L. Rafael Reif, president of the Massachusetts Institute of Technology, had much harsher words for the executive order in a statement also released Monday. Noting that two undergraduate MIT students had been barred from re-entry into the U.S. because of the order, Reif called Trump’s actions “deeply disturbing.”
“The executive order on Friday appeared to me a stunning violation of our deepest American values, the values of a nation of immigrants: fairness, equality, openness, generosity, courage … how can we slam the door on desperate refugees?” Reif wrote. “Religious liberty is a founding American value; how can our government discriminate against people of any religion? In a nation made rich by immigrants, why would we signal to the world that we no longer welcome new talent?”
Harvard University President Drew Faust, in a letter to the campus community, stressed that it’s important to differentiate between terrorists and peaceful people of the Islamic faith.
“Let me also take this opportunity to note the anxieties and concerns prevalent among members of our community who are also members of the Islamic faith,” Faust wrote. “Ours is a nation founded and built on the bedrock of religious pluralism and religious freedom. Our university embraces that commitment, in the spirit not of mere tolerance but of genuine inclusion. We must not and will not conflate people of a venerable faith with people predisposed to acts of terrorism and violence.”
Yale University president Peter Salovey in a letter Sunday told the school’s community that, “We question the motivation underlying (the executive order) and recognize that it departs from long-standing policies and practices in our country.”
Outside the academic world, local government officials offered drastically different opinions on the travel ban, reflective of the deep political divide among the American public.
Buckhannon mayor David McCauley said the city is committed to the principles of competency, inclusivity, transparency and efficiency.
“I am mindful that as part of our community’s commitment to inclusivity, that we have residents who are white, black, Asian and Hispanic,” McCauley wrote in a statement released Monday. “We are blessed to have people who practice many faiths — including but not limited to Christians, Jews, Muslims, Buddhists and Hindus. Furthermore, Buckhannon has many residents who were not born in the United States. Handicapped people, elderly people and gay people live, work and play here among us. We are all equal under the law, and everyone’s perspective and feelings should be carefully considered as we grow and become better together as a diverse community. Our city shall be respectful of all persons — residents and visitors alike — and we shall not tolerate the actions of anyone who threatens any of our community members or visitors with intimidation, harassment or incivility of any kind.”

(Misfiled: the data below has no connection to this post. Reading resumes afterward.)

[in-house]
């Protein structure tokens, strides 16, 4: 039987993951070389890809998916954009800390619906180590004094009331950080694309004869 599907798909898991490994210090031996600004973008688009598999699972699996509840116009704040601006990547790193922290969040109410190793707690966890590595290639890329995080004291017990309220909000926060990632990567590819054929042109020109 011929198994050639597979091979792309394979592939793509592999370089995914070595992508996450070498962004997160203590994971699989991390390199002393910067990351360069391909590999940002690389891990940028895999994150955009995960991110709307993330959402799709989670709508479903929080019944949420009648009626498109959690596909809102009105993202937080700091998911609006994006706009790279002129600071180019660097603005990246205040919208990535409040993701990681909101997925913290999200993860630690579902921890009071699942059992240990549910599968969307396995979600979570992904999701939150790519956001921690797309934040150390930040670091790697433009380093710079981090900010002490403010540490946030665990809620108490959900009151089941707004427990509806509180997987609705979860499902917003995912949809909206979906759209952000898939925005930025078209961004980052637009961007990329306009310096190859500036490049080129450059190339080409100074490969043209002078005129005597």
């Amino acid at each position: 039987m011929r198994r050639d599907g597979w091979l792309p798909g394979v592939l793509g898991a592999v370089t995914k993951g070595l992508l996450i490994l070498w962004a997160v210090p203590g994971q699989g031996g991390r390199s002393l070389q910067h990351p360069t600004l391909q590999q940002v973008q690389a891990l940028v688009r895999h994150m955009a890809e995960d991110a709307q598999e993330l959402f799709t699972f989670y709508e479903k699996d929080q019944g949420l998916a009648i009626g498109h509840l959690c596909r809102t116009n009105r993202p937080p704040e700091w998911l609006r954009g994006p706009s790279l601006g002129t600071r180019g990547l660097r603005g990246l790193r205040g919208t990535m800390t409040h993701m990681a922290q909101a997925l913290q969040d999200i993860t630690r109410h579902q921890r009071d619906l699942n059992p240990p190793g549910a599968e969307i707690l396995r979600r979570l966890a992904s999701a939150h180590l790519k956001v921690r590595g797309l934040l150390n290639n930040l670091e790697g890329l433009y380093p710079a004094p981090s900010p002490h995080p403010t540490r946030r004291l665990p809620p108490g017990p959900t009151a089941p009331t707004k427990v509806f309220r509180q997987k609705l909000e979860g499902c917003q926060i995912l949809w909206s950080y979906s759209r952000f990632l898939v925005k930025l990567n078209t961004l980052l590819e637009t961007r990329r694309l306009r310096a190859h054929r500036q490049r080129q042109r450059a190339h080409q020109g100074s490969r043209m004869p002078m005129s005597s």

McCauley’s statement goes on to say that although the city cannot control what happens in the rest of the world or in Washington, D.C., Buckhannon will remain committed to inclusivity and civility.
“We shall be kind, supportive and nurturing toward all who enter our community — residents, college students and visitors,” he wrote. “We truly are all in this together.”
Although Terry Cutright, Upshur County Commission president, said the commission would not issue an official statement, he offered a personal comment on the travel ban, which contrasted with those issued by Wesleyan, McCauley and universities across the country.
Of Trump, Cutright said, “I think he’s doing exactly what he said he’s going to do. He’s making the United States safer. That’s why I voted for him. I don’t see a thing in the world wrong with him slowing things down to make sure we know who’s in the country. It would have been a good thing to do before 9/11, and we may not have had 9/11 if this had been in place.”
Commissioners Troy “Buddy” Brady and Sam Nolte declined to comment on the executive order.
To read the full text of the executive order, visit www.whitehouse.gov, click on “Presidential Actions” and scroll down to the link titled, “Protecting the Nation from Foreign Terrorist Entry into the Country.”